Objectives: Cigarette smoking has been shown to be related to inflammatory bowel disease. We investigated whether smoking affected the probability of developing Clostridium difficile infection (CDI). Methods: We conducted a longitudinal study of 16,781 older individuals from the nationally representative Health and Retirement Study. Data were linked to files from the Centers for Medicare and Medicaid Services. Results: Overall, the rate of CDI in older individuals was 220.6 per 100,000 person-years (95% CI 193.3, 248.0). Rates of CDI were 281.6/100,000 person-years in current smokers, 229.0/100,000 in former smokers and 189.1/100,000 person-years in never smokers. The odds of CDI were 33% greater in former smokers (95% CI: 8%, 65%) and 80% greater in current smokers (95% CI: 33%, 145%) when compared to never smokers. When the number of CDI-related visits was evaluated, current smokers had a 75% increased rate of CDI compared to never smokers (95% CI: 15%, 167%). Conclusions: Smoking is associated with developing a Clostridium difficile infection. Current smokers have the highest risk, followed by former smokers, when compared to rates of infection in never smokers. © 2012 Rogers et al.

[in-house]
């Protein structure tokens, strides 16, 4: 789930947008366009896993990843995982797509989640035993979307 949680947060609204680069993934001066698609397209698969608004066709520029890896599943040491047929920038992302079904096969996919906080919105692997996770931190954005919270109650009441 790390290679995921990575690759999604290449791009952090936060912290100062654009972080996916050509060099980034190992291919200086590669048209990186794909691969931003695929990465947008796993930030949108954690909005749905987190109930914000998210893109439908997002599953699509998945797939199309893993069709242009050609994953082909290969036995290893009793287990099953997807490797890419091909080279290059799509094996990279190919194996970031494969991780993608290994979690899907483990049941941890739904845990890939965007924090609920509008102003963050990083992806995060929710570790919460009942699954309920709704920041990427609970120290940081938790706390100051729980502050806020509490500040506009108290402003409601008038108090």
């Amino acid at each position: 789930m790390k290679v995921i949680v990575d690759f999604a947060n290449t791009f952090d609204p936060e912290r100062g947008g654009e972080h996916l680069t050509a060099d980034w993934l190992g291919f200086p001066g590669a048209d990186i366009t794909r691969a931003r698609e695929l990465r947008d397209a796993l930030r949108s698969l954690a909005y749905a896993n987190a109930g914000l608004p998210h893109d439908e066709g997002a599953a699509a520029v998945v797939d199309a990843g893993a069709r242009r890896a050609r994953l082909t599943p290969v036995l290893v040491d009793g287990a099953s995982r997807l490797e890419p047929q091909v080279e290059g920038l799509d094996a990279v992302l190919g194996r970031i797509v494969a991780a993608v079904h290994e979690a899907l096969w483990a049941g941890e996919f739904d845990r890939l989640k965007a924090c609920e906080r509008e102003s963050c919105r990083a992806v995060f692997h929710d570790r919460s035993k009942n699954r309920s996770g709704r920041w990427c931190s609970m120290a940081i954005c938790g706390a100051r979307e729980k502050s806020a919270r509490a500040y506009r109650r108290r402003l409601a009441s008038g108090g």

Rogers, M. A. M., Greene, M. T., Saint, S., Chenoweth, C. E., Malani, P. N., Trivedi, I., & Aronoff, D. M. (2012). Higher rates of clostridium difficile infection among smokers. PLoS ONE, 7(7). https://doi.org/10.1371/journal.pone.0042091